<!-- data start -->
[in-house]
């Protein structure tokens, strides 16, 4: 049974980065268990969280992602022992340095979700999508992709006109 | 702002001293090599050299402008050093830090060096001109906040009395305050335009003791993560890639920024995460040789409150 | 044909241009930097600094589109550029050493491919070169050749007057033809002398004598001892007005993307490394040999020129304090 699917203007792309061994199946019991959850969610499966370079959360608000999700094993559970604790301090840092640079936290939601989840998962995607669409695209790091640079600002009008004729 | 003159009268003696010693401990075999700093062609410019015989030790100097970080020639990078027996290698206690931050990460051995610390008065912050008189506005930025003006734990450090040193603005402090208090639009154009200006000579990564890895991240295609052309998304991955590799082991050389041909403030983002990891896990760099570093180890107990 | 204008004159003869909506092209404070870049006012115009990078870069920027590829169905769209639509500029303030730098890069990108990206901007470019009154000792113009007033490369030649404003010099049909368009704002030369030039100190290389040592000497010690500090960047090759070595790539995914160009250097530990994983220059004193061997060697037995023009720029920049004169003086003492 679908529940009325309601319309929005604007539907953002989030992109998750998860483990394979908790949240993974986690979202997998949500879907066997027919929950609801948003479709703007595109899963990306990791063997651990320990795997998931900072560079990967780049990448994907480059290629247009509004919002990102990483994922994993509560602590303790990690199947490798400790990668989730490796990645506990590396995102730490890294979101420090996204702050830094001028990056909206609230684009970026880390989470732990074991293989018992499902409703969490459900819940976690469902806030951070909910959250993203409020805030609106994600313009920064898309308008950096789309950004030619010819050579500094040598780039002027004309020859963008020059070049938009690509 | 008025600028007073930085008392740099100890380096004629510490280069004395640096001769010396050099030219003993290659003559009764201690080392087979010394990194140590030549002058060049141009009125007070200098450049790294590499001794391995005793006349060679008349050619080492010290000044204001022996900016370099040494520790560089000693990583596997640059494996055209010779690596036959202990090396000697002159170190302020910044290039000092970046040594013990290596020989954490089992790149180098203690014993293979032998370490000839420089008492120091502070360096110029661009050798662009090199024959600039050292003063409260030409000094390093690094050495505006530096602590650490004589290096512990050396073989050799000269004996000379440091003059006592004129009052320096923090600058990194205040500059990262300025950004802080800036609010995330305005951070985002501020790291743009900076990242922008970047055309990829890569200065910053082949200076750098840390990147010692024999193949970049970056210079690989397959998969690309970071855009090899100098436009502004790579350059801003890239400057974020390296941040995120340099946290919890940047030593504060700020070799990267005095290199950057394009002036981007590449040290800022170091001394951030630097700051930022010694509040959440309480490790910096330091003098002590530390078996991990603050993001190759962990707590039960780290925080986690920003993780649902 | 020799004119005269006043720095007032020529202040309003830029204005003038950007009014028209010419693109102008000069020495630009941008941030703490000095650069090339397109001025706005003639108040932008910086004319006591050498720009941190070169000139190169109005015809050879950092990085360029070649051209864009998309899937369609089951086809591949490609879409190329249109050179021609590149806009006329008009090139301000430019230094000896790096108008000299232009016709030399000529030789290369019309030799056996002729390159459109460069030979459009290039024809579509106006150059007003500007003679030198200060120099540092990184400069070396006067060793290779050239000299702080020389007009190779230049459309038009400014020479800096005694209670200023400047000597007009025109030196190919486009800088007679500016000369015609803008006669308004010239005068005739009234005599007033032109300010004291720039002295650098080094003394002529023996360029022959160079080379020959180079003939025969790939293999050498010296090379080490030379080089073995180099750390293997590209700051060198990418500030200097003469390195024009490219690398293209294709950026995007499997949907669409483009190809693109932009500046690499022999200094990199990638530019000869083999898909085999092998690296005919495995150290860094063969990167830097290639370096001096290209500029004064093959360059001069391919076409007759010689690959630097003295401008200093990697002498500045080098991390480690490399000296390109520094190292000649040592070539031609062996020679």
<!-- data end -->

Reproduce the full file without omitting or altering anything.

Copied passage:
[in-house]
């Protein structure tokens, strides 16, 4: 049974980065268990969280992602022992340095979700999508992709006109 | 702002001293090599050299402008050093830090060096001109906040009395305050335009003791993560890639920024995460040789409150 | 044909241009930097600094589109550029050493491919070169050749007057033809002398004598001892007005993307490394040999020129304090 699917203007792309061994199946019991959850969610499966370079959360608000999700094993559970604790301090840092640079936290939601989840998962995607669409695209790091640079600002009008004729 | 003159009268003696010693401990075999700093062609410019015989030790100097970080020639990078027996290698206690931050990460051995610390008065912050008189506005930025003006734990450090040193603005402090208090639009154009200006000579990564890895991240295609052309998304991955590799082991050389041909403030983002990891896990760099570093180890107990 | 204008004159003869909506092209404070870049006012115009990078870069920027590829169905769209639509500029303030730098890069990108990206901007470019009154000792113009007033490369030649404003010099049909368009704002030369030039100190290389040592000497010690500090960047090759070595790539995914160009250097530990994983220059004193061997060697037995023009720029920049004169003086003492 679908529940009325309601319309929005604007539907953002989030992109998750998860483990394979908790949240993974986690979202997998949500879907066997027919929950609801948003479709703007595109899963990306990791063997651990320990795997998931900072560079990967780049990448994907480059290629247009509004919002990102990483994922994993509560602590303790990690199947490798400790990668989730490796990645506990590396995102730490890294979101420090996204702050830094001028990056909206609230684009970026880390989470732990074991293989018992499902409703969490459900819940976690469902806030951070909910959250993203409020805030609106994600313009920064898309308008950096789309950004030619010819050579500094040598780039002027004309020859963008020059070049938009690509 | 008025600028007073930085008392740099100890380096004629510490280069004395640096001769010396050099030219003993290659003559009764201690080392087979010394990194140590030549002058060049141009009125007070200098450049790294590499001794391995005793006349060679008349050619080492010290000044204001022996900016370099040494520790560089000693990583596997640059494996055209010779690596036959202990090396000697002159170190302020910044290039000092970046040594013990290596020989954490089992790149180098203690014993293979032998370490000839420089008492120091502070360096110029661009050798662009090199024959600039050292003063409260030409000094390093690094050495505006530096602590650490004589290096512990050396073989050799000269004996000379440091003059006592004129009052320096923090600058990194205040500059990262300025950004802080800036609010995330305005951070985002501020790291743009900076990242922008970047055309990829890569200065910053082949200076750098840390990147010692024999193949970049970056210079690989397959998969690309970071855009090899100098436009502004790579350059801003890239400057974020390296941040995120340099946290919890940047030593504060700020070799990267005095290199950057394009002036981007590449040290800022170091001394951030630097700051930022010694509040959440309480490790910096330091003098002590530390078996991990603050993001190759962990707590039960780290925080986690920003993780649902 | 020799004119005269006043720095007032020529202040309003830029204005003038950007009014028209010419693109102008000069020495630009941008941030703490000095650069090339397109001025706005003639108040932008910086004319006591050498720009941190070169000139190169109005015809050879950092990085360029070649051209864009998309899937369609089951086809591949490609879409190329249109050179021609590149806009006329008009090139301000430019230094000896790096108008000299232009016709030399000529030789290369019309030799056996002729390159459109460069030979459009290039024809579509106006150059007003500007003679030198200060120099540092990184400069070396006067060793290779050239000299702080020389007009190779230049459309038009400014020479800096005694209670200023400047000597007009025109030196190919486009800088007679500016000369015609803008006669308004010239005068005739009234005599007033032109300010004291720039002295650098080094003394002529023996360029022959160079080379020959180079003939025969790939293999050498010296090379080490030379080089073995180099750390293997590209700051060198990418500030200097003469390195024009490219690398293209294709950026995007499997949907669409483009190809693109932009500046690499022999200094990199990638530019000869083999898909085999092998690296005919495995150290860094063969990167830097290639370096001096290209500029004064093959360059001069391919076409007759010689690959630097003295401008200093990697002498500045080098991390480690490399000296390109520094190292000649040592070539031609062996020679």